Meaning of Your Dental Discoloration

Dental discoloration can be annoying. Stains on your smile can disrupt your dental aesthetic and deliver a blow to your overall confidence. While discolored teeth present a cosmetic dental problem, they may also indicate a larger oral health issue.

For this reason, you should visit your dentist if you notice dental discoloration. They can provide smile enhancement treatment to restore the appearance of your teeth while also considering your long-term oral health.

You can feel more confident when you talk to your dentist about dental discoloration if you know more about the different forms it can take. Read on to learn about four types of stains that can form on your teeth and what they can mean for your dental health.

Meaning of Your Dental Discoloration

Dark Dental Stains

Dark discoloration on your teeth can appear stark against the usual pearly white of your teeth. In many cases, these types of dental stains develop due to the substances you consume. Dark-colored foods and beverages will transfer staining agents to your teeth over time where they will leave black or brown stains behind.

Your dentist can use professional teeth whitening to lift surface stains and make your smile brighter. But sometimes, dark tooth stains can occur as a symptom of tooth decay. Your dentist will need to treat cavities before they worsen, so do not delay telling your dentist about this change in your smile.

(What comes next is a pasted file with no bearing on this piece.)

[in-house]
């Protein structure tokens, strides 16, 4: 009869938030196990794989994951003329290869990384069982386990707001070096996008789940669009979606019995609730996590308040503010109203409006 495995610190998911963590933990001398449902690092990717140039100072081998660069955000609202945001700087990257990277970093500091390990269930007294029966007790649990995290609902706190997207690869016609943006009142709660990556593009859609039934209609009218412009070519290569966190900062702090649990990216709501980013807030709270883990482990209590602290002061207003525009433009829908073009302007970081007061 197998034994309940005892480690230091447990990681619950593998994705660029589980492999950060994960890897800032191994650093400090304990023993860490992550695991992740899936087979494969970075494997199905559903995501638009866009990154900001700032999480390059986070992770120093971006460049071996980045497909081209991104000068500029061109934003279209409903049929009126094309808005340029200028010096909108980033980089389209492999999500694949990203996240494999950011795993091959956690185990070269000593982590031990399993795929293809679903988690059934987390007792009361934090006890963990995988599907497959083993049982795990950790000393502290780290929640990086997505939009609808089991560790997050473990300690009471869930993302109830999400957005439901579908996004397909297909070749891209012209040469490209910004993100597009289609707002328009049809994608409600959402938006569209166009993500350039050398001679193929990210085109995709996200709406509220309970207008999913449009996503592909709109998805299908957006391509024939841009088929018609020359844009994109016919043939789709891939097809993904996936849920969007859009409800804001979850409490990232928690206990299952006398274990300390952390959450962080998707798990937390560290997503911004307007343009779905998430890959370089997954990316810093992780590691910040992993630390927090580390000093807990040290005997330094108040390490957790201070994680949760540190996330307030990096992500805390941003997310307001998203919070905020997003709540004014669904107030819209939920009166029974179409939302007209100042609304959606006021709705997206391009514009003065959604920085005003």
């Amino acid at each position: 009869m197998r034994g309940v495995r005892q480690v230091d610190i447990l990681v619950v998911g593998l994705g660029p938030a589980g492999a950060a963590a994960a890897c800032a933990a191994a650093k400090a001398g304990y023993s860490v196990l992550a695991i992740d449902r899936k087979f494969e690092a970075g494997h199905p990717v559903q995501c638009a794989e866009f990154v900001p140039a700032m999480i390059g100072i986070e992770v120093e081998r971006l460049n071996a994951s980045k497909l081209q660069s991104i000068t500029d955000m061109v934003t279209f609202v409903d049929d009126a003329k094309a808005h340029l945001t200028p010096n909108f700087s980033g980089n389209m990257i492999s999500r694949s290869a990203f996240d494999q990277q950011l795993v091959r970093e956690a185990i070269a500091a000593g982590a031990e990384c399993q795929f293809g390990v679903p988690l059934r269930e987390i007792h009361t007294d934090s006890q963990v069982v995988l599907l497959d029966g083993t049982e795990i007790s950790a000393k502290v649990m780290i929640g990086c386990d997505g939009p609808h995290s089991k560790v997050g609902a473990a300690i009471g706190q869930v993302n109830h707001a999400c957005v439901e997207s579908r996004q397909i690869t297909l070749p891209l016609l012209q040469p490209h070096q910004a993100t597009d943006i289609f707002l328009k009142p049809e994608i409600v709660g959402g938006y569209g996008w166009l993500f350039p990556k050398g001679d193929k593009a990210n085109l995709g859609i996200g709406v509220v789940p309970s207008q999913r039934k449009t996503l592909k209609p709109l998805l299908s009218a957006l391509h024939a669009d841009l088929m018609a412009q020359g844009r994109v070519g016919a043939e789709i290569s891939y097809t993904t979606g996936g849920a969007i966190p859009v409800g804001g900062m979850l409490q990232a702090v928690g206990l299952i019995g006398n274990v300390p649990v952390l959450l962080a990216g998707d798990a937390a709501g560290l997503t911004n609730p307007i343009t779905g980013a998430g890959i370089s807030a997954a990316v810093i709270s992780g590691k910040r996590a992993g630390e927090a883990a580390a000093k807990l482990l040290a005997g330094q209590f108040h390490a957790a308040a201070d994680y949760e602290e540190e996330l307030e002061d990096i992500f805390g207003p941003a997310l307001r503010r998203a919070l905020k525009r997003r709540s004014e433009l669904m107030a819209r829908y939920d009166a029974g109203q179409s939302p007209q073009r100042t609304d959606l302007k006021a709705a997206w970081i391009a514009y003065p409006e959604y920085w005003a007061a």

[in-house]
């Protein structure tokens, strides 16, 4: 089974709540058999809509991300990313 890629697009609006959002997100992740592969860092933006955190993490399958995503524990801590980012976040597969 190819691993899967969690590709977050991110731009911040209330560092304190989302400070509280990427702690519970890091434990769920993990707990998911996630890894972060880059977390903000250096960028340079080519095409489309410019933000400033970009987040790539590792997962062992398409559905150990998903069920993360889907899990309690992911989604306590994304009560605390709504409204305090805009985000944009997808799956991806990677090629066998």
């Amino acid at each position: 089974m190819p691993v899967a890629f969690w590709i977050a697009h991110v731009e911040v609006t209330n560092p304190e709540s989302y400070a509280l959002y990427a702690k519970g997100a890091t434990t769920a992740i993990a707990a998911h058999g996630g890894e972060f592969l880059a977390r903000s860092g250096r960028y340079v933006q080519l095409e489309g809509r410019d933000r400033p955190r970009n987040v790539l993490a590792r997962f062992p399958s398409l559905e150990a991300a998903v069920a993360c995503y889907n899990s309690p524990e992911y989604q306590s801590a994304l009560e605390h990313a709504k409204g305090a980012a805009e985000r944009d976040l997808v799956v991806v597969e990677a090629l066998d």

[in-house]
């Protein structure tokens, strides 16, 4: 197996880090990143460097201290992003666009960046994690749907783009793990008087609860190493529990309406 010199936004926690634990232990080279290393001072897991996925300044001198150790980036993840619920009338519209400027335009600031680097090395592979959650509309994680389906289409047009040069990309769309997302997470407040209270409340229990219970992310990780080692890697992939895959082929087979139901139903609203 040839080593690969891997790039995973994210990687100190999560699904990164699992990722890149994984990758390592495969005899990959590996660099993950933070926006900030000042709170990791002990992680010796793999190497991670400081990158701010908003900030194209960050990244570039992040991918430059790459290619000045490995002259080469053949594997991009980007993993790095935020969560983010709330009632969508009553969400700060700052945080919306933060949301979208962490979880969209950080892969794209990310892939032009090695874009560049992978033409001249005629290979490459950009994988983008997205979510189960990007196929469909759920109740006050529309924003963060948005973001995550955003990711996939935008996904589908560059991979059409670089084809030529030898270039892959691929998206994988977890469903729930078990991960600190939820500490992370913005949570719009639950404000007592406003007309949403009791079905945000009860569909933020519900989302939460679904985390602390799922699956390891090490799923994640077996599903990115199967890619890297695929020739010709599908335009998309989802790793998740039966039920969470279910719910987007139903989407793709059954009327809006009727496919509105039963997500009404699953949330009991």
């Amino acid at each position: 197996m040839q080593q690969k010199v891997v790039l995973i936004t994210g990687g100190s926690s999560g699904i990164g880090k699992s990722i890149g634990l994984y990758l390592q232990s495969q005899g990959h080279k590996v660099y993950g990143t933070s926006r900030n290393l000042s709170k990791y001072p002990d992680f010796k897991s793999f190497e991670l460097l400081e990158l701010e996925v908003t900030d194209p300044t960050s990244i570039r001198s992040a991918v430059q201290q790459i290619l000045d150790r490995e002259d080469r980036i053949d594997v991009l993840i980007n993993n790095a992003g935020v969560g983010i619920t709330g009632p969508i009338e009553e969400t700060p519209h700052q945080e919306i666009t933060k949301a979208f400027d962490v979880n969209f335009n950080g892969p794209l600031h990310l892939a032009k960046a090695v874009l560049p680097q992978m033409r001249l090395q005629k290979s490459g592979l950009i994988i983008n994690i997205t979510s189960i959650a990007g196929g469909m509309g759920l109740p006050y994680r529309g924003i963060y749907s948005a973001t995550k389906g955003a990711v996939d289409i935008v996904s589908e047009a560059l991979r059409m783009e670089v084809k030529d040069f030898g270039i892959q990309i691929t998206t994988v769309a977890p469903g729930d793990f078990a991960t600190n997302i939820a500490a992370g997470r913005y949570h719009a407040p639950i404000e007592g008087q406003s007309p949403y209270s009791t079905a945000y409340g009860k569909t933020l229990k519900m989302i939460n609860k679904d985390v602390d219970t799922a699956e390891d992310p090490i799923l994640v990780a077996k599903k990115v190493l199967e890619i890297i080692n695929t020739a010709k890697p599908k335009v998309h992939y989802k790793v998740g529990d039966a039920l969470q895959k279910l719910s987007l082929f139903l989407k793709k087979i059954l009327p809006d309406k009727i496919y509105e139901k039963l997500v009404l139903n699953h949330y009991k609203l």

Yellowing Teeth

If your teeth start to turn yellow in color, the substances you consume can cause this type of discoloration. However, you can see yellowing teeth if you suffer from dental erosion as well.

Your teeth feature a hard outer layer called enamel that is pearly white in color usually. Over time, a number of factors, including aging and other conditions beyond your control, may cause enamel to wear down. This can reveal underlying dentin in your teeth which appears yellow.

Practice good oral hygiene, including attending regular check-ups at your dentist’s office, in order to keep your enamel strong. Once gone, the enamel cannot regrow. So talk to your dentist about preserving or replacing lost enamel.

Dull Tooth Color

If your bright tooth color begins to appear dull, you might have non-vital tooth pulp. An injury to your tooth, whether acute like with a blow to the face or long-term like with bruxism, can cause pressure within the tooth’s interior. If the blood vessels within the tooth’s pulp sustain damage and cannot flow properly, the tooth will become non-vital, also known as a dead tooth.

A dead tooth is not inherently a dental emergency. But it means the tooth could face a greater risk of infection and will therefore require more monitoring from your dentist.

White Spots on the Teeth

Though you desire to keep your smile looking white and bright, harsh, creamy white spots on your teeth may interfere with your dental aesthetics. These spots indicate weak areas of your tooth’s enamel where you lost calcium in your teeth.

Your dentist can fortify your teeth to remineralize your teeth and help prevent further damage. But to restore your tooth color, you may need to schedule a cosmetic consultation.